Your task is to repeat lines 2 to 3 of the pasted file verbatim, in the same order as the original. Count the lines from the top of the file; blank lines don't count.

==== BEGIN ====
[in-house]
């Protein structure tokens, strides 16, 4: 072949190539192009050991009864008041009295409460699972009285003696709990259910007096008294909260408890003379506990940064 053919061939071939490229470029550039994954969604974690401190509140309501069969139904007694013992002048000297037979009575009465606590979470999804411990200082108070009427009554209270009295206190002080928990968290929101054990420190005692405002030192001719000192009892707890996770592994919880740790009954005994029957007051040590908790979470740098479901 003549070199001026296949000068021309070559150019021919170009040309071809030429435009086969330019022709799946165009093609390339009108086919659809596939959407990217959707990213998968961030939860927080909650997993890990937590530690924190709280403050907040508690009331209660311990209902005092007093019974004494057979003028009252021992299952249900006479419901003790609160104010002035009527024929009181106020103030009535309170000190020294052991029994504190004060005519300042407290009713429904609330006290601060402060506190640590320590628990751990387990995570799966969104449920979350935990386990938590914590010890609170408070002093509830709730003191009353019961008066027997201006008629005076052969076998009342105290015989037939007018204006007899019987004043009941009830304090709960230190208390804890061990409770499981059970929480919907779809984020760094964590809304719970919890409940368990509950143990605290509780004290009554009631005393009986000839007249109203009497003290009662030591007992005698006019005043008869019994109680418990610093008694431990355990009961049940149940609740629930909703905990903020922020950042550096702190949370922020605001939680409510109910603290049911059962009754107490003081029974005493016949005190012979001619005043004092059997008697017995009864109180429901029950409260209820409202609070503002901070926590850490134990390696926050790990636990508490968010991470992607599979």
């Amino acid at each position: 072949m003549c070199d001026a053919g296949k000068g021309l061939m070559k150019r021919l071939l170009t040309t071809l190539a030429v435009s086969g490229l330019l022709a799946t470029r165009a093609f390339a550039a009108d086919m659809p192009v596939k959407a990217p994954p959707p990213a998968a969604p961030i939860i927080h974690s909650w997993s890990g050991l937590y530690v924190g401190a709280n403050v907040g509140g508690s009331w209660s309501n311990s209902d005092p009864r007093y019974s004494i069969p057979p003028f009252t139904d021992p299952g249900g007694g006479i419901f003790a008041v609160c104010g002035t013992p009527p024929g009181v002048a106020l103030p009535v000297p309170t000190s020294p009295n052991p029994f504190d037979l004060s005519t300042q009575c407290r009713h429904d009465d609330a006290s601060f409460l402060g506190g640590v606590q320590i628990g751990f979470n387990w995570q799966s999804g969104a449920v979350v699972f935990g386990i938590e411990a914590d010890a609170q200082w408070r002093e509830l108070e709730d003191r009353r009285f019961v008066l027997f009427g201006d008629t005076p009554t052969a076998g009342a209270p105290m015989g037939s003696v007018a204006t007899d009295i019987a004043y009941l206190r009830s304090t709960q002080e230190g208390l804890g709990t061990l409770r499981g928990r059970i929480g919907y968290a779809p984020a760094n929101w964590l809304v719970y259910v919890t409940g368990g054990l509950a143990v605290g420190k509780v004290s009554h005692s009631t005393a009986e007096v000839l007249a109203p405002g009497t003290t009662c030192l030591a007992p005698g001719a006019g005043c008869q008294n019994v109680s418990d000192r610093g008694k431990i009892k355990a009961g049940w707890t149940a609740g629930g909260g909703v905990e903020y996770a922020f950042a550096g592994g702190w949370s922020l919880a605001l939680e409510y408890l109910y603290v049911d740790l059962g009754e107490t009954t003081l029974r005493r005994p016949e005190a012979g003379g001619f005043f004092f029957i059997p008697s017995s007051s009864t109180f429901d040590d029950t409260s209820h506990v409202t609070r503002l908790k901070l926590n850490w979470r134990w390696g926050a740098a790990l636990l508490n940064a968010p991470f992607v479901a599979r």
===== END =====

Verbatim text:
């Protein structure tokens, strides 16, 4: 072949190539192009050991009864008041009295409460699972009285003696709990259910007096008294909260408890003379506990940064 053919061939071939490229470029550039994954969604974690401190509140309501069969139904007694013992002048000297037979009575009465606590979470999804411990200082108070009427009554209270009295206190002080928990968290929101054990420190005692405002030192001719000192009892707890996770592994919880740790009954005994029957007051040590908790979470740098479901 003549070199001026296949000068021309070559150019021919170009040309071809030429435009086969330019022709799946165009093609390339009108086919659809596939959407990217959707990213998968961030939860927080909650997993890990937590530690924190709280403050907040508690009331209660311990209902005092007093019974004494057979003028009252021992299952249900006479419901003790609160104010002035009527024929009181106020103030009535309170000190020294052991029994504190004060005519300042407290009713429904609330006290601060402060506190640590320590628990751990387990995570799966969104449920979350935990386990938590914590010890609170408070002093509830709730003191009353019961008066027997201006008629005076052969076998009342105290015989037939007018204006007899019987004043009941009830304090709960230190208390804890061990409770499981059970929480919907779809984020760094964590809304719970919890409940368990509950143990605290509780004290009554009631005393009986000839007249109203009497003290009662030591007992005698006019005043008869019994109680418990610093008694431990355990009961049940149940609740629930909703905990903020922020950042550096702190949370922020605001939680409510109910603290049911059962009754107490003081029974005493016949005190012979001619005043004092059997008697017995009864109180429901029950409260209820409202609070503002901070926590850490134990390696926050790990636990508490968010991470992607599979």
């Amino acid at each position: 072949m003549c070199d001026a053919g296949k000068g021309l061939m070559k150019r021919l071939l170009t040309t071809l190539a030429v435009s086969g490229l330019l022709a799946t470029r165009a093609f390339a550039a009108d086919m659809p192009v596939k959407a990217p994954p959707p990213a998968a969604p961030i939860i927080h974690s909650w997993s890990g050991l937590y530690v924190g401190a709280n403050v907040g509140g508690s009331w209660s309501n311990s209902d005092p009864r007093y019974s004494i069969p057979p003028f009252t139904d021992p299952g249900g007694g006479i419901f003790a008041v609160c104010g002035t013992p009527p024929g009181v002048a106020l103030p009535v000297p309170t000190s020294p009295n052991p029994f504190d037979l004060s005519t300042q009575c407290r009713h429904d009465d609330a006290s601060f409460l402060g506190g640590v606590q320590i628990g751990f979470n387990w995570q799966s999804g969104a449920v979350v699972f935990g386990i938590e411990a914590d010890a609170q200082w408070r002093e509830l108070e709730d003191r009353r009285f019961v008066l027997f009427g201006d008629t005076p009554t052969a076998g009342a209270p105290m015989g037939s003696v007018a204006t007899d009295i019987a004043y009941l206190r009830s304090t709960q002080e230190g208390l804890g709990t061990l409770r499981g928990r059970i929480g919907y968290a779809p984020a760094n929101w964590l809304v719970y259910v919890t409940g368990g054990l509950a143990v605290g420190k509780v004290s009554h005692s009631t005393a009986e007096v000839l007249a109203p405002g009497t003290t009662c030192l030591a007992p005698g001719a006019g005043c008869q008294n019994v109680s418990d000192r610093g008694k431990i009892k355990a009961g049940w707890t149940a609740g629930g909260g909703v905990e903020y996770a922020f950042a550096g592994g702190w949370s922020l919880a605001l939680e409510y408890l109910y603290v049911d740790l059962g009754e107490t009954t003081l029974r005493r005994p016949e005190a012979g003379g001619f005043f004092f029957i059997p008697s017995s007051s009864t109180f429901d040590d029950t409260s209820h506990v409202t609070r503002l908790k901070l926590n850490w979470r134990w390696g926050a740098a790990l636990l508490n940064a968010p991470f992607v479901a599979r």